Mr Clifton said that National Treasury was focusing on municipal expenditure or budgets and as it was focusing thereon, National Treasury was happy to take this forward. National Treasury wished to work more closely with the Municipal Governments.

To the Co Chair, Mr Clifton explained that 10x10 was not a new vehicle to aspire to, but nomenclature to cover the 10 departments of state with their provincial equivalents and was another attempt to ensure that National Treasury and departments of state at either national or provincial or local level interfaced successfully.

Addressing the Co Chair’s question relating to page 11, he advised that National Treasury was constantly evaluating the number and level of vacancies and identifying critical posts and those posts which had become redundant. He gave as a few examples of critical posts such as investigating offices (detectives) in the Police services, nurses in the Medical services and psychologists in the Department of Correctional Services - all of which were viewed as being in critical short supply. Addressing the question of transfers to Provincial and Municipal departments, he added that sections 32 and 71 of the relevant Acts were proving beneficial and he felt the Committee might be assisted if even more detail was provided. He added that National Treasury endeavored to track municipal spending at the local level as much as possible.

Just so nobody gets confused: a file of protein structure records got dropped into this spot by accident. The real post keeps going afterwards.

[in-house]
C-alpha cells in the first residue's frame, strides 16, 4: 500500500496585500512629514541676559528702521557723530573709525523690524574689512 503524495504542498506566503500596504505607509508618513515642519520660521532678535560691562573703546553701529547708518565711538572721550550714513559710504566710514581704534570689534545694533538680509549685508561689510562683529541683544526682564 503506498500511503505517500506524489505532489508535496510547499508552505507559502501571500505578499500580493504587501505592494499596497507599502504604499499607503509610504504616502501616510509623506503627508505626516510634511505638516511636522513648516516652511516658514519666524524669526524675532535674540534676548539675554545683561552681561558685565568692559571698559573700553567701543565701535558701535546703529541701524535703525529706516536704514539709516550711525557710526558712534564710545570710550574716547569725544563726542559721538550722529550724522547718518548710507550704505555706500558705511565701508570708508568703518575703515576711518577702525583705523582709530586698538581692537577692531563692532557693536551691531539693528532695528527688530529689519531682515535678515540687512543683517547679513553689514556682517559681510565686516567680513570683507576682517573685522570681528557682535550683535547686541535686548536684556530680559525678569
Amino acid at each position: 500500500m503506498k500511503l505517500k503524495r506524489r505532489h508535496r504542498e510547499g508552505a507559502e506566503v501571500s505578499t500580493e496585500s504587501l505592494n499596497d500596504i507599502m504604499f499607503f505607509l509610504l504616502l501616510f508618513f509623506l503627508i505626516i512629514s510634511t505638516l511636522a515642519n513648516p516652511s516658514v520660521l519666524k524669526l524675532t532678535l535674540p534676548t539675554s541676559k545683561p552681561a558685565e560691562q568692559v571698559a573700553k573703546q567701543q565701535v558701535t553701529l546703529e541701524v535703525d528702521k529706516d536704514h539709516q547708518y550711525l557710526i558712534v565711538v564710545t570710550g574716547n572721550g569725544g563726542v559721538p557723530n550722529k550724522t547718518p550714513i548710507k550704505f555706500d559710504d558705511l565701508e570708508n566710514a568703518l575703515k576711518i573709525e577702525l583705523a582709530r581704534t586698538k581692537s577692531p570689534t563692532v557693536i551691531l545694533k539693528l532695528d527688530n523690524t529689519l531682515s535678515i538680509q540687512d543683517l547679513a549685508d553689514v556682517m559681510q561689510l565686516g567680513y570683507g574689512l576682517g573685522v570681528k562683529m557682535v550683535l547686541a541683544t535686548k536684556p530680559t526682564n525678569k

Turning to the question from Dr Gumede, he stated that what was important and observed were the key performance indicators and these were examined against a seven-year cycle, the present year against the three previous years and the projections for the next three years. At all times, the endeavor was to extrapolate a reasonable deduction. ENE was a good test for marking the aspirations and ideals. He agreed that it was not perfect but suggested that it be viewed as a work in progress with a constant need to raise the bar. And to do so, the data required had to be constantly evaluated.